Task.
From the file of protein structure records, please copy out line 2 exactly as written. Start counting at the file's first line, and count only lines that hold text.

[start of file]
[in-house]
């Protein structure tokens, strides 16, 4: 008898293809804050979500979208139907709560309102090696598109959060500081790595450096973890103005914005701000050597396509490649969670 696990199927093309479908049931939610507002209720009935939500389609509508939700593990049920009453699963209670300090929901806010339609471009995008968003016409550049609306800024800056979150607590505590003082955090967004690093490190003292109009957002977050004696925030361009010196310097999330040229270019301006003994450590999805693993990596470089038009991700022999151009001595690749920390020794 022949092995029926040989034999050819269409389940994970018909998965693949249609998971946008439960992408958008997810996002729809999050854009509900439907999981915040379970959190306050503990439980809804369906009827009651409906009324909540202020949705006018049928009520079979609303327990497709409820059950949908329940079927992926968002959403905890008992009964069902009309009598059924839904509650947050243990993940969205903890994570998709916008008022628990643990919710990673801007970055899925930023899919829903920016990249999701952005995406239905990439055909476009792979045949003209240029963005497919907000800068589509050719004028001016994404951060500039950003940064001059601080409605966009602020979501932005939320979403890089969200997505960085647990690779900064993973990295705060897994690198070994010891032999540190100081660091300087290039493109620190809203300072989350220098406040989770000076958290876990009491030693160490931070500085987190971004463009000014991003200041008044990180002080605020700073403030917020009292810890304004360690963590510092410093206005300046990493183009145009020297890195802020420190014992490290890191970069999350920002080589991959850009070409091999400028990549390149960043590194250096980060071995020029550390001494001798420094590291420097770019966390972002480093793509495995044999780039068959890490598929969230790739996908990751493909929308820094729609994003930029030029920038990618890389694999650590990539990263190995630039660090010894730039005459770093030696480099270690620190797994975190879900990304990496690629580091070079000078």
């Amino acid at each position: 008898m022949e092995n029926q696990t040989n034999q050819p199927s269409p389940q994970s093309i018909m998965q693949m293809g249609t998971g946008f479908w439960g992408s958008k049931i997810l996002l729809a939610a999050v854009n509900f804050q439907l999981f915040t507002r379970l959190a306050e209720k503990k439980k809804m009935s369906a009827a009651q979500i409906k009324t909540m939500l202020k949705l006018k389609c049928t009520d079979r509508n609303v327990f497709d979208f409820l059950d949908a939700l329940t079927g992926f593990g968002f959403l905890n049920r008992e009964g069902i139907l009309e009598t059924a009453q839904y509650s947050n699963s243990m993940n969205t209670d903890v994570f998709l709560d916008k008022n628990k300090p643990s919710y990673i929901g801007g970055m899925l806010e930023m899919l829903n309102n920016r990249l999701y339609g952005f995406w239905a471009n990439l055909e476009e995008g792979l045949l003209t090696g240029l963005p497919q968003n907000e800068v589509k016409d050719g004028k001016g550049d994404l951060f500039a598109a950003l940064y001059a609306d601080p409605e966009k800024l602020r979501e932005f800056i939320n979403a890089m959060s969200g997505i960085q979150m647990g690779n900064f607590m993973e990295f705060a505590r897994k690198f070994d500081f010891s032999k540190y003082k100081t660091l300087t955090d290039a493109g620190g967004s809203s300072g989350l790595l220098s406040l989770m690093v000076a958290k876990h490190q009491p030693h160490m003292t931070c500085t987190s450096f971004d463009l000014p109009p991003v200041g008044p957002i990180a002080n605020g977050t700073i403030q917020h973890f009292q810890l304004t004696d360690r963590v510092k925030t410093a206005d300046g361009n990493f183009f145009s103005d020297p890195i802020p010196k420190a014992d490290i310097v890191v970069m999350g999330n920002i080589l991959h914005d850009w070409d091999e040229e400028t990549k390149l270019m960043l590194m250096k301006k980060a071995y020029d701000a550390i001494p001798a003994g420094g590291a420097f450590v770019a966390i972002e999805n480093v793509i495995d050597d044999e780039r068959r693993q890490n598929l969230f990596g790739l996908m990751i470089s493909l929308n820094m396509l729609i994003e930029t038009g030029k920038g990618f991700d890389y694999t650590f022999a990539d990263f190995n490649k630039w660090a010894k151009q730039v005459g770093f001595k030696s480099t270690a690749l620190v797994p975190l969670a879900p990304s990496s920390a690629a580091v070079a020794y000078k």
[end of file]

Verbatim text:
């Protein structure tokens, strides 16, 4: 008898293809804050979500979208139907709560309102090696598109959060500081790595450096973890103005914005701000050597396509490649969670 696990199927093309479908049931939610507002209720009935939500389609509508939700593990049920009453699963209670300090929901806010339609471009995008968003016409550049609306800024800056979150607590505590003082955090967004690093490190003292109009957002977050004696925030361009010196310097999330040229270019301006003994450590999805693993990596470089038009991700022999151009001595690749920390020794 022949092995029926040989034999050819269409389940994970018909998965693949249609998971946008439960992408958008997810996002729809999050854009509900439907999981915040379970959190306050503990439980809804369906009827009651409906009324909540202020949705006018049928009520079979609303327990497709409820059950949908329940079927992926968002959403905890008992009964069902009309009598059924839904509650947050243990993940969205903890994570998709916008008022628990643990919710990673801007970055899925930023899919829903920016990249999701952005995406239905990439055909476009792979045949003209240029963005497919907000800068589509050719004028001016994404951060500039950003940064001059601080409605966009602020979501932005939320979403890089969200997505960085647990690779900064993973990295705060897994690198070994010891032999540190100081660091300087290039493109620190809203300072989350220098406040989770000076958290876990009491030693160490931070500085987190971004463009000014991003200041008044990180002080605020700073403030917020009292810890304004360690963590510092410093206005300046990493183009145009020297890195802020420190014992490290890191970069999350920002080589991959850009070409091999400028990549390149960043590194250096980060071995020029550390001494001798420094590291420097770019966390972002480093793509495995044999780039068959890490598929969230790739996908990751493909929308820094729609994003930029030029920038990618890389694999650590990539990263190995630039660090010894730039005459770093030696480099270690620190797994975190879900990304990496690629580091070079000078």